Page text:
Review: The Ascent (PS5)

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The Ascent Review - Screenshot 1 of 10

The Ascent was met with slightly mixed reviews when it launched on PC and Xbox platforms around eight months ago, but it arrives on PlayStation 5 a much improved game. A slew of updates have fixed bugs and rebalanced various gameplay elements since the title’s 2021 release. What’s more, new content — like New Game+, a transmog system, and a photo mode — has been added. PS5 players get all of that good stuff right off the bat, alongside some rumbly DualSense functionality.

For the uninitiated, The Ascent is an isometric twin stick shooter-RPG, set in a grimy cyberpunk space colony. You play as an ‘indent’ — essentially a slave who knows how to use a gun — forced to take on odd jobs for the criminal bigshots and shady corporations that keep things running. Story-wise it’s all pretty straightforward and, at times, a bit stale — but the game’s impressively detailed and often gorgeously dilapidated setting really carries the experience.

Screenshots don’t do The Ascent justice. On a big TV with HDR in full effect, the neon-soaked bazaars and rubbish-ridden backstreets look fantastic. It’s almost like gawking at an expertly crafted and painted tabletop game — the environments are just that granular.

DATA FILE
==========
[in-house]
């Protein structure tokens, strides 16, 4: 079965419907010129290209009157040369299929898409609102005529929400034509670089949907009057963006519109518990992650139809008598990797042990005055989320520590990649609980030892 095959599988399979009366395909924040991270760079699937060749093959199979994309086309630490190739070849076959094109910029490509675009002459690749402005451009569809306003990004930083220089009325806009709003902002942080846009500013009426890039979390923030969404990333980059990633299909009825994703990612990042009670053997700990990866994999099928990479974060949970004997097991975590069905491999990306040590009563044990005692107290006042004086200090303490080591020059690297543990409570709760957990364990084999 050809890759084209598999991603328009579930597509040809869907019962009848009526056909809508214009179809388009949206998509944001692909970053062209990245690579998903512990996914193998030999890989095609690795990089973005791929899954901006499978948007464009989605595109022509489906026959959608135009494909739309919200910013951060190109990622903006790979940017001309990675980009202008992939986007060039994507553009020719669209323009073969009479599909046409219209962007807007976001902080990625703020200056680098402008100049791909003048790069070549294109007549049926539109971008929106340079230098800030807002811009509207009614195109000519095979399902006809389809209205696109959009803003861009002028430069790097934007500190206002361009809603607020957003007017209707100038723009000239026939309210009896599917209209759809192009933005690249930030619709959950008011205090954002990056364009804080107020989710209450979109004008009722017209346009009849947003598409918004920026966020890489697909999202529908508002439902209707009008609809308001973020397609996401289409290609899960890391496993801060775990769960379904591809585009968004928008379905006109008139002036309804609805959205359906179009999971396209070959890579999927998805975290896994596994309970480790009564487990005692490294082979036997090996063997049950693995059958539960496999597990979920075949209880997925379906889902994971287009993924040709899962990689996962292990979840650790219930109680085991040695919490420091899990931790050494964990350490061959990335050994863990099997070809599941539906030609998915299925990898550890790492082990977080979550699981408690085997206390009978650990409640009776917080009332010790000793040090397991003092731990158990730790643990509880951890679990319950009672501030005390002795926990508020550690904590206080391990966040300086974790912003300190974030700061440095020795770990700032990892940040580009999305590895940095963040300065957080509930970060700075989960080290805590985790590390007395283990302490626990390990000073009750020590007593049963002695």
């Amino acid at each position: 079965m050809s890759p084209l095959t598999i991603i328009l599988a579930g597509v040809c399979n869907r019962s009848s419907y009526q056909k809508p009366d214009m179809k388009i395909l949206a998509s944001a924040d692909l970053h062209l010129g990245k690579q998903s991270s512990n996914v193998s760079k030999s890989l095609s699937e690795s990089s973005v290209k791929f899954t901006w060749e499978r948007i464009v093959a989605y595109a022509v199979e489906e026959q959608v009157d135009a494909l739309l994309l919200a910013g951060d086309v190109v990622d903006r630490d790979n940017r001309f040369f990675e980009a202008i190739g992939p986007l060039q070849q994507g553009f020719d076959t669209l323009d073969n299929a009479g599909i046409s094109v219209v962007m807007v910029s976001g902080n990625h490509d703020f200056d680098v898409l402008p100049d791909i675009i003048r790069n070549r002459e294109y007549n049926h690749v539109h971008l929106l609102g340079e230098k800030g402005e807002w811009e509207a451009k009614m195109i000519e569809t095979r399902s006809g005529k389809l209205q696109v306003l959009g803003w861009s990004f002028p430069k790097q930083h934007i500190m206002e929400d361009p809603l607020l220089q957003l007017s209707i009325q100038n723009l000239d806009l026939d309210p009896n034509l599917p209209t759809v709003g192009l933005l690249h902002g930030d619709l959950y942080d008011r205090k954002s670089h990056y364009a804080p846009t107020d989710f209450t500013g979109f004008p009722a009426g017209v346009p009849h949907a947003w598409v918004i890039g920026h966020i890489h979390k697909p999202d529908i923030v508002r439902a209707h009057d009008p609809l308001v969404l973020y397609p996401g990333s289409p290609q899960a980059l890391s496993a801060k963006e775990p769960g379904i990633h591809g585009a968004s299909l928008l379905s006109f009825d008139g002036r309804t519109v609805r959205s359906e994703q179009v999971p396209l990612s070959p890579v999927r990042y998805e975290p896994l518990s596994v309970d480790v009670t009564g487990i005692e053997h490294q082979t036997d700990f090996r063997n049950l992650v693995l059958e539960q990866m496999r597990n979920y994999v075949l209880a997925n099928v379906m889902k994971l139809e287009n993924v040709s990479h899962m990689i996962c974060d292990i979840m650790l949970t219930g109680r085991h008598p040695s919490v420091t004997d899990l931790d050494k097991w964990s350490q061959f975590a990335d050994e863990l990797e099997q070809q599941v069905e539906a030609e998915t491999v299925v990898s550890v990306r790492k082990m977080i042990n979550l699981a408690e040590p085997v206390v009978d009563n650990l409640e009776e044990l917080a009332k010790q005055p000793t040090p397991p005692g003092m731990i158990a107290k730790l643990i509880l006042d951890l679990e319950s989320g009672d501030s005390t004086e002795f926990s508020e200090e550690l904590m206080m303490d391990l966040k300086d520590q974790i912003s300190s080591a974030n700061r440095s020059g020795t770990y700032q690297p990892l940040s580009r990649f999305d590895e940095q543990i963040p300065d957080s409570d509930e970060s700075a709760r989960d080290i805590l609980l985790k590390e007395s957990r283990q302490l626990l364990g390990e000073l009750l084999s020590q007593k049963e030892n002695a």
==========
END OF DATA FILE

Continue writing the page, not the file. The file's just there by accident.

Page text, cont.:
The title’s RPG mechanics aren’t quite as engaging — but it’s still fun to find good loot and level up your custom indent. Building a character is fairly simple with a handful of stats that you can pump skill points into, but more depth can be found further into the game, when upgrading your arsenal and augmenting your cybernetic implants becomes a priority. Stumbling across an effective weapon that suits your style of play is also a highlight.

It’s a shame, then, that The Ascent’s combat never truly feels like it evolves over the course of its 15 hour runtime. The gunplay is quite twitchy and satisfying — enhanced by haptic feedback — but there’s just not enough variation to make each fight stand out from the last. It’s not what we’d call mindless, but the later hours can definitely feel like a bit of a slog, depending on your tolerance for samey and sometimes lengthy encounters.

The Ascent’s a solid, if somewhat repetitive shooter, propped up by eye-popping environments and a reasonable amount of RPG depth. If you can stomach some grindy mission design and the occasional buggy interaction, then there’s explosive fun to be had here.

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